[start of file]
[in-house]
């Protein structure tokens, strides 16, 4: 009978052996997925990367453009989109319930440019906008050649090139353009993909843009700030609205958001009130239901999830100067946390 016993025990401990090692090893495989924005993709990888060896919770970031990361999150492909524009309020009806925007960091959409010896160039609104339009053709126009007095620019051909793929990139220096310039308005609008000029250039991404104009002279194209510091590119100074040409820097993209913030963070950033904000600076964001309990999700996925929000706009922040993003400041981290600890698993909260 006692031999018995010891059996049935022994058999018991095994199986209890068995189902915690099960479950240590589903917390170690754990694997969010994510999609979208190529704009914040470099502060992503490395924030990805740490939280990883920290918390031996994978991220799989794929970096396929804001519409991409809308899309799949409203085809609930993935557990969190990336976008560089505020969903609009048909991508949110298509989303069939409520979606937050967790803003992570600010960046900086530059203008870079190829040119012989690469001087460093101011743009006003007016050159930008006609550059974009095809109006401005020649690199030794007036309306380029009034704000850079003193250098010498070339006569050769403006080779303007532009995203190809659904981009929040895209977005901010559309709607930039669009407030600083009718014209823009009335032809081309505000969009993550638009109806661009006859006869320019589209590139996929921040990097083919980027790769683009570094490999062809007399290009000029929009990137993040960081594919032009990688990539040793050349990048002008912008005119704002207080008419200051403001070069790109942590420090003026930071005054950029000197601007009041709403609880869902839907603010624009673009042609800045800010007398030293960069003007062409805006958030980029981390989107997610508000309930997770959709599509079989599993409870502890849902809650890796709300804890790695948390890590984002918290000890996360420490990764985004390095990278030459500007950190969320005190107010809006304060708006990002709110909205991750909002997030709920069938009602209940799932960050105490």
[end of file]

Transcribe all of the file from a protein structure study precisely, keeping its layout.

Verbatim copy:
[in-house]
């Protein structure tokens, strides 16, 4: 009978052996997925990367453009989109319930440019906008050649090139353009993909843009700030609205958001009130239901999830100067946390 016993025990401990090692090893495989924005993709990888060896919770970031990361999150492909524009309020009806925007960091959409010896160039609104339009053709126009007095620019051909793929990139220096310039308005609008000029250039991404104009002279194209510091590119100074040409820097993209913030963070950033904000600076964001309990999700996925929000706009922040993003400041981290600890698993909260 006692031999018995010891059996049935022994058999018991095994199986209890068995189902915690099960479950240590589903917390170690754990694997969010994510999609979208190529704009914040470099502060992503490395924030990805740490939280990883920290918390031996994978991220799989794929970096396929804001519409991409809308899309799949409203085809609930993935557990969190990336976008560089505020969903609009048909991508949110298509989303069939409520979606937050967790803003992570600010960046900086530059203008870079190829040119012989690469001087460093101011743009006003007016050159930008006609550059974009095809109006401005020649690199030794007036309306380029009034704000850079003193250098010498070339006569050769403006080779303007532009995203190809659904981009929040895209977005901010559309709607930039669009407030600083009718014209823009009335032809081309505000969009993550638009109806661009006859006869320019589209590139996929921040990097083919980027790769683009570094490999062809007399290009000029929009990137993040960081594919032009990688990539040793050349990048002008912008005119704002207080008419200051403001070069790109942590420090003026930071005054950029000197601007009041709403609880869902839907603010624009673009042609800045800010007398030293960069003007062409805006958030980029981390989107997610508000309930997770959709599509079989599993409870502890849902809650890796709300804890790695948390890590984002918290000890996360420490990764985004390095990278030459500007950190969320005190107010809006304060708006990002709110909205991750909002997030709920069938009602209940799932960050105490």